One of the temporary exhibitions at Wellcome is about to change. The objects I've been featuring in my posts are mostly from the permanent exhibitions (I'm allowed to photograph those) but there are other displays that change regularly.
Making Nature has been concerned with, among other things, the connections between human attitudes to the natural world and the way in which museums, zoos and circuses have exhibited nature for the past 150 years. It's challenging and often confronting stuff.
I was particularly disturbed, for example, by a small tatty looking preserved platypus, its bill inexpertly removed. Apparently, the first British scientist to attempt to classify the unique creature back in the late 1700s thought his peers were having at laugh with him and had stitched together random bits of various critters. So he ripped its bill off trying to prove his theory.
Horrific though that is, his confusion about such an odd creature is understandable. The wonderful Robin Williams used to say that the platypus must have been designed by committee. Either that, or it is proof that God has a sense of humour: "OK let's take a beaver and put on a duck's bill. It's a mammal, but it lays eggs. Hey Darwin, kiss my ass!'
But anyway, Wellcome has a new exhibition in the planning stage. They're calling it A Museum of Modern Nature and the exhibits will be objects, stories and ideas provided by members of the public. Great idea, huh!? So I went along to one of the early drop-in sessions when ordinary bods like me can have a chat with official museum types about our relationship with nature today.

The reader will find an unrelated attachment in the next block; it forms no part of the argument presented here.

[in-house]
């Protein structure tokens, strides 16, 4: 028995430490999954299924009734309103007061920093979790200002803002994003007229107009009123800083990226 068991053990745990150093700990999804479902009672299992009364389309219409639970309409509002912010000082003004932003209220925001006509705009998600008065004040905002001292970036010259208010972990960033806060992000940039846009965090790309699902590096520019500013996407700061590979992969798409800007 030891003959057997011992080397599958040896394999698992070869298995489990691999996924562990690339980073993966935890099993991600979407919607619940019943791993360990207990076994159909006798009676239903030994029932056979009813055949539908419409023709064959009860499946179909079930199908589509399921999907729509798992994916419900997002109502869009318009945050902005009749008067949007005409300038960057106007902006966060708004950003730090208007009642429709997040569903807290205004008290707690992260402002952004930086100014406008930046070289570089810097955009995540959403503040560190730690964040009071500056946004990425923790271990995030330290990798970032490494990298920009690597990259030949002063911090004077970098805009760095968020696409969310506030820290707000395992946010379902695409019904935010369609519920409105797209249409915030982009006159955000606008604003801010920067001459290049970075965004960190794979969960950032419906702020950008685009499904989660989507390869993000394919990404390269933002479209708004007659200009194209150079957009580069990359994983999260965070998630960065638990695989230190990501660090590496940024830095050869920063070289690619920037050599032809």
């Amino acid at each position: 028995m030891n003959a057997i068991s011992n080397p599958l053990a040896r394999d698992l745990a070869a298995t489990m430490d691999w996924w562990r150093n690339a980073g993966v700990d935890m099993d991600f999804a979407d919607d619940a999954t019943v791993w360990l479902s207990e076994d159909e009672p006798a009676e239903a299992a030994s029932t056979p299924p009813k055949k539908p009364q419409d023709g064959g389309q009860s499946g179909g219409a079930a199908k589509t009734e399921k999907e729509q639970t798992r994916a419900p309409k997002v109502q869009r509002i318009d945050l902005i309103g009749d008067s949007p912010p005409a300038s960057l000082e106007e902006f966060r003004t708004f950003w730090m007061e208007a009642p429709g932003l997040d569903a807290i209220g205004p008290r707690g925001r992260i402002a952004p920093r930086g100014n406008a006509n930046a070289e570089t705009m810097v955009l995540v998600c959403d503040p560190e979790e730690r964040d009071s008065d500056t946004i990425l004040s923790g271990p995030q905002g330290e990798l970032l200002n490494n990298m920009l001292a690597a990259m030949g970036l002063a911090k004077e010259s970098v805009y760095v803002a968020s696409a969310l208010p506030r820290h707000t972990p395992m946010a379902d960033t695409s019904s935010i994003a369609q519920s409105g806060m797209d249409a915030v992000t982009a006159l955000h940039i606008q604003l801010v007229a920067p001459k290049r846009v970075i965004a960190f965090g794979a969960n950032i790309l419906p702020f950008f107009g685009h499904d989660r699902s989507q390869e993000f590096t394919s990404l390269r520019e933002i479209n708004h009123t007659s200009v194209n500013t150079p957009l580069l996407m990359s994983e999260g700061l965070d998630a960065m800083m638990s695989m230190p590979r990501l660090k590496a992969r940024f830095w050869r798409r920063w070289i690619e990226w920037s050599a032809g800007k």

Of course, I came away thinking about what I own that might fit the bill. And although I brought very few possessions with me from the Rock, there is something.
When I was very young, I would play bingo with my grandparents, Housie Lotto they called it. The tokens we used to cover each number as it was called were small round shells. One side, flat and smooth, featured a tiny spiral I loved to trace with my finger.The other was nobbly and unattractive.
|Our beach on The Rock|
She told me my mother and aunt had collected these treasures on their beach holidays, many of which had been spent on The Rock. So, on family trips to those same beaches, I too would search along shorelines for these little discs. I learned they were not really shells at all, but something more like a lid that sealed sea snails into their homes. I called them trapdoor shells.
|Actual sign from walkway to our beach.|
I told my own children this story one day not so many years ago while we were wandering along what we call 'our beach' on the Rock, the beach where we have built our retirement home, the same beach where my mother and aunt played. I was holding some trapdoors in my hand, mindlessly running my finger in circles over their flat surface as I spoke.
But I threw little discs back into the salty surf as we left.
'Our beach' is now protected parkland the removal of anything natural is strictly prohibited. (I've written about that before.)
The following Christmas, however, I unwrapped the jewellery pictured. My children had found each piece at a different store, so the salty origins of these specific shells that are not shells is unknown, but the kids knew their gift would make me happy.
They knew that wearing those little spirals would remind me of what I love, that wearing and touching these little beauties would connect me to family and home.
What would you exhibit at Wellcome to illustrate what nature means to you?
During the month of April, I am participating in the Blogging from A–Z Challenge.
My posts will all feature images of and by the Wellcome Collection, Euston, London: the free destination for the incurably curious.